12 January '16..
The UK Channel 4’s Paul Mason has penned an opinion piece in The Guardian titled “As Mein Kampf returns to Germany, the world is again awash with hatred.” As Hitler’s Mein Kampf is republished in Germany following its copyright expiration (albeit annotated with critical context), it appears eminently reasonable on the part of Mason to look back in history how in a short period of time from penning his racist screed, Hitler went from a fringe extremist to the Nazi leader who unleashed war and genocide on the world.
It is also perfectly legitimate to relate this to current events. Mason writes:
Since 1945, every generation in the educated world has been taught “the lessons” of the rise of Nazism. But surveying the world at the start of 2016 it seems as if we have been learning the wrong lessons. The world is awash with hatred. And since around a quarter of its inhabitants have mobile social media accounts we are leaving a very detailed evidential trail about its spread.
But then comes the nasty surprise:
Israeli social media, for example, has been, since the 2014 Gaza conflict, gripped with narratives of race hate towards Arabs. This, in turn, has fuelled a growing attack on Israeli Jewish human rights organisations; the government is forcing them to declare their “foreign funding”. Now, amid the rising hate speech, the Jerusalem offices of prominent human rights group B’Tselem have gone up in flames – the result, says the group, of an arson attack.
Is it a coincidence that Mason has singled out Israel as the first example of what he believes to be rising hatred and racism? It is a commonly used rhetorical weapon employed by Israel-haters to single out the Jewish people as having failed to learn the lessons of the Holocaust by treating Palestinians in the same way or worse than the Nazis treated the Jews.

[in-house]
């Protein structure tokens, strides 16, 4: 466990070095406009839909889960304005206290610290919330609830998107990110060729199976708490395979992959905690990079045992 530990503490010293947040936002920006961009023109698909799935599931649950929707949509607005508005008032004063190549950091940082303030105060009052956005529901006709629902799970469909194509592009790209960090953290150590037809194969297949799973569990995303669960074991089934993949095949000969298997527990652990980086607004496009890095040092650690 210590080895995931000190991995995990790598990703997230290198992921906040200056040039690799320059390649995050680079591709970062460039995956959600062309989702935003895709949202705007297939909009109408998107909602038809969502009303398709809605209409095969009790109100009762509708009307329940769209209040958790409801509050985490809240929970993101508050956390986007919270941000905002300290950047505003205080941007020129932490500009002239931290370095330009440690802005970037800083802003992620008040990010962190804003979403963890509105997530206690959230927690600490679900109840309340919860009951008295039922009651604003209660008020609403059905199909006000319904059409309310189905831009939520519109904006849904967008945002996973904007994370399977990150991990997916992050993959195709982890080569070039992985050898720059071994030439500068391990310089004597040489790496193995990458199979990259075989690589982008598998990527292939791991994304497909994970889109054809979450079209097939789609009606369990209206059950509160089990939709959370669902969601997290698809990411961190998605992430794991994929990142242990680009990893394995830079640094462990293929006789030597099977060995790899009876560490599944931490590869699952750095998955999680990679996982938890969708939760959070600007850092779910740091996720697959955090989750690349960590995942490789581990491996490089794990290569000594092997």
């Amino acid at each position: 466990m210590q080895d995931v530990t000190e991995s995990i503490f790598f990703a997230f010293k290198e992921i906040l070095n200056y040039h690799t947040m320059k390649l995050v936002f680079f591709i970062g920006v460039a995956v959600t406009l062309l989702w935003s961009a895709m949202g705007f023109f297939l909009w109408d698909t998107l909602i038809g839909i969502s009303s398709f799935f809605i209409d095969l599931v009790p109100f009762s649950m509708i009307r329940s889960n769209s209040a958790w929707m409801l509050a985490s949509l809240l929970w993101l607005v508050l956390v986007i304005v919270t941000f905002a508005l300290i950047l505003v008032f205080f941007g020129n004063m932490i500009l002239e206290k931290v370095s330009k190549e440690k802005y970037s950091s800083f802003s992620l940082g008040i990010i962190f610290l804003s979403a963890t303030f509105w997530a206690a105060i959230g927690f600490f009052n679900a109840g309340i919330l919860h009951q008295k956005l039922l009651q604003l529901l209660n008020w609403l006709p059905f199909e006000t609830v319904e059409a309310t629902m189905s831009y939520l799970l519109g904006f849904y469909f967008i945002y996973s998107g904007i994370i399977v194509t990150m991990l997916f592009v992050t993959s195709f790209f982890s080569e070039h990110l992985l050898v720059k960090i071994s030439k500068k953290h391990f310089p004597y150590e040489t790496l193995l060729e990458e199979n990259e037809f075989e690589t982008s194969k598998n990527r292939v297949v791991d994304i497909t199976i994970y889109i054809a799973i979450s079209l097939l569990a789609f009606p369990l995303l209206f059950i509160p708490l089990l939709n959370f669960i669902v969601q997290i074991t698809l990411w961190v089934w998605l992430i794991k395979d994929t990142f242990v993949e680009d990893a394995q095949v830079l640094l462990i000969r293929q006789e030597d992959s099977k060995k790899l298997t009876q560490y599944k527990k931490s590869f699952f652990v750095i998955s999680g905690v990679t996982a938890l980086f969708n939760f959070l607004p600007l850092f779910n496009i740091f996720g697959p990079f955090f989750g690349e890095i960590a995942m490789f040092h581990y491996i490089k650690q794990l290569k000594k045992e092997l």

Whether consciously or subconsciously, Mason is expressing the view that Jewish Israelis have not learned the lessons of the rise of Nazism.
Despite a situation where Palestinians are constantly incited towards hatred of Jews and terrorism, both on social media and by their own leadership in the Palestinian Authority and Hamas, in Mason’s eyes it is the Israelis who are promoting hatred and racism. And while there may be many who disagree with Israeli government policies, is legislating on the foreign funding of non-governmental organizations really comparable to the excesses of the Nazi regime?
As for the example of the fire at B’Tselem’s offices, had Mason not jumped the gun, he would have known that the blaze appears to have been caused not by a politically motivated arsonist but by an electrical fault in the building.
Mason then goes on to cite genuine human rights abuses in Turkey and Saudi Arabia, including multiple executions and government crackdowns on moderate opposition parties. These are two countries that democratic Israel should not be placed in the same company.
Mason is right to lament the hatred that is spreading on social media platforms and the consequences of hate speech as evidenced by Mein Kampf. By falsely singling out Israel as the most prominent example of this, Mason has revealed where the real hatred lies.
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